Nursing students take on heavy class and work loads

By Danielle Golab

Imagine the average student workload. Now double it. That is the stress that nursing students like Serei Chouch are confronted with.

Dominican started offering a bachelor’s degree in nursing this year and Serei Chouch was on board from the beginning. Debra Gurney, director of the nursing program, says that there are currently 18 nursing students enrolled in the program. She expects that number to grow to 48 next year. Chouch will be one of the first nursing students to graduate in 2016.

You can tell Chouch is excited about being a nursing student by the way her face lights up when she describes the program. Her enthusiasm becomes contagious with each word she speaks. She says that she is not only excited but proud to be part of the nursing program. Chouch already has a bachelor’s degree from Dominican in natural science. She became interested in nursing when got a job as a medical assistant.

Chouch goes to class three times a week, followed by a three-hour lab on Thursdays and a full day of hands-on clinicals on Wednesdays. Chouch goes straight to work after school on Monday, Tuesday, Thursday and Friday. She works weekends as well.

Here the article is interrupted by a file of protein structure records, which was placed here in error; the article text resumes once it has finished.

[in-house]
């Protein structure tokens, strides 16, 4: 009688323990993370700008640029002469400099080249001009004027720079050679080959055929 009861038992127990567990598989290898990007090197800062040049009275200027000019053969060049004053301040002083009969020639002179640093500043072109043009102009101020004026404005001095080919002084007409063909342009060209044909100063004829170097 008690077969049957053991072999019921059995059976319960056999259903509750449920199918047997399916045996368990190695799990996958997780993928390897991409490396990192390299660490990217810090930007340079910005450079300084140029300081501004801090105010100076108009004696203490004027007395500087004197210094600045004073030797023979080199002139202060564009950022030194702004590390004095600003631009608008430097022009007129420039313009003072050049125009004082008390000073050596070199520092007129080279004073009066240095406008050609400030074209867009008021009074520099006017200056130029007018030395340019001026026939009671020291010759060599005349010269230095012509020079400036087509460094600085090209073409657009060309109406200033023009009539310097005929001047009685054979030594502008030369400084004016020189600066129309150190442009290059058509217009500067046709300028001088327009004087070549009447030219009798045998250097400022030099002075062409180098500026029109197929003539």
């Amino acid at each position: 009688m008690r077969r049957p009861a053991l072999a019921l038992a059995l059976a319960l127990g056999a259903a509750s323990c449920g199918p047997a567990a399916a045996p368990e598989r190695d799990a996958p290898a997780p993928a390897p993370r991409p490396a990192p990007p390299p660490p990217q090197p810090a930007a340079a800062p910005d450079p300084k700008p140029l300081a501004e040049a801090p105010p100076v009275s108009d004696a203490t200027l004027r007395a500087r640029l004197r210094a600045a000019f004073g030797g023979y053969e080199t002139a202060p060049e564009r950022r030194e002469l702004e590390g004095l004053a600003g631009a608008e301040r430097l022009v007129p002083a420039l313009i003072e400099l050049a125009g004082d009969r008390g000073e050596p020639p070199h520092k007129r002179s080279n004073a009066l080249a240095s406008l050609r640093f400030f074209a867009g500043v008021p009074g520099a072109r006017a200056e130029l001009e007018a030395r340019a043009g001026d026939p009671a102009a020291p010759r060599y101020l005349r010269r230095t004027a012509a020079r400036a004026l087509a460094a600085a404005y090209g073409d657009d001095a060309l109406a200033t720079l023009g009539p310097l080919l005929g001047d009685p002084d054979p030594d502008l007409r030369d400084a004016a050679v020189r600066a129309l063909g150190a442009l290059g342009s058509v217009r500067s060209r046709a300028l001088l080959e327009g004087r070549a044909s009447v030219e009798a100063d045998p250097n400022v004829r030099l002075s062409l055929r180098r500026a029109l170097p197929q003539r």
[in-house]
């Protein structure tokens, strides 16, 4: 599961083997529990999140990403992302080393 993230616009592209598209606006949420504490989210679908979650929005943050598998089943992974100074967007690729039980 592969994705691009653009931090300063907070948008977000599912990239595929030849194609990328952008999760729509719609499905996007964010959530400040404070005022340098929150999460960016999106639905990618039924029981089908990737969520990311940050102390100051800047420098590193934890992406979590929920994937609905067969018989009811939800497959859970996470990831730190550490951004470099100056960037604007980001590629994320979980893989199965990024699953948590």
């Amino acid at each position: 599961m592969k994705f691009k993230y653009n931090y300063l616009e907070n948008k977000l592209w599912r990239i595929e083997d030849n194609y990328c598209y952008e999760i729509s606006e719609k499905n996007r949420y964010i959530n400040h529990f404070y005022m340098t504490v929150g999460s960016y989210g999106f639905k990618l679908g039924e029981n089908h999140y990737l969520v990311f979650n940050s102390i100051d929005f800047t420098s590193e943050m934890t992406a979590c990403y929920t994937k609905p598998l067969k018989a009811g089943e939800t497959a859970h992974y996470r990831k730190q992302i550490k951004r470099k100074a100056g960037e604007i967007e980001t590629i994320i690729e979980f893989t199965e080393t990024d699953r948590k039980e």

Chouch’s job as a medical assistant has prepared her for clinicals, which are held at a nearby hospital and serve the purpose of practicing skills learned in the lab on real patients. At her job, she preps the patients by taking their vital signs, drawing blood and reading test results. Clinicals include checking patients’ vitals, bathing, oral care, and changing patients’ bedding.

Chouch has had to make some changes in her daily life to adapt to her new nursing schedule. Clinicals start at Rush Oak Park Hospital at 6:30 a.m., which means that she must wake up at 4 a.m. to be ready. She lives off campus in Norridge. “I wasn’t a morning person but that’s all part of discipline and prioritizing, so I am a morning person now” Chouch said.

Fellow nursing student Tiana Patterson agrees that discipline and prioritizing really is part of the job. “Time management is a crucial skill to do my best in the program.” Patterson said.

Chouch’s medical assistant job and nursing training has influenced the rest of her life as well.  She looks for symptoms to diagnosis patients everywhere she goes. “Now I see myself walking around and assessing students on campus” she said.

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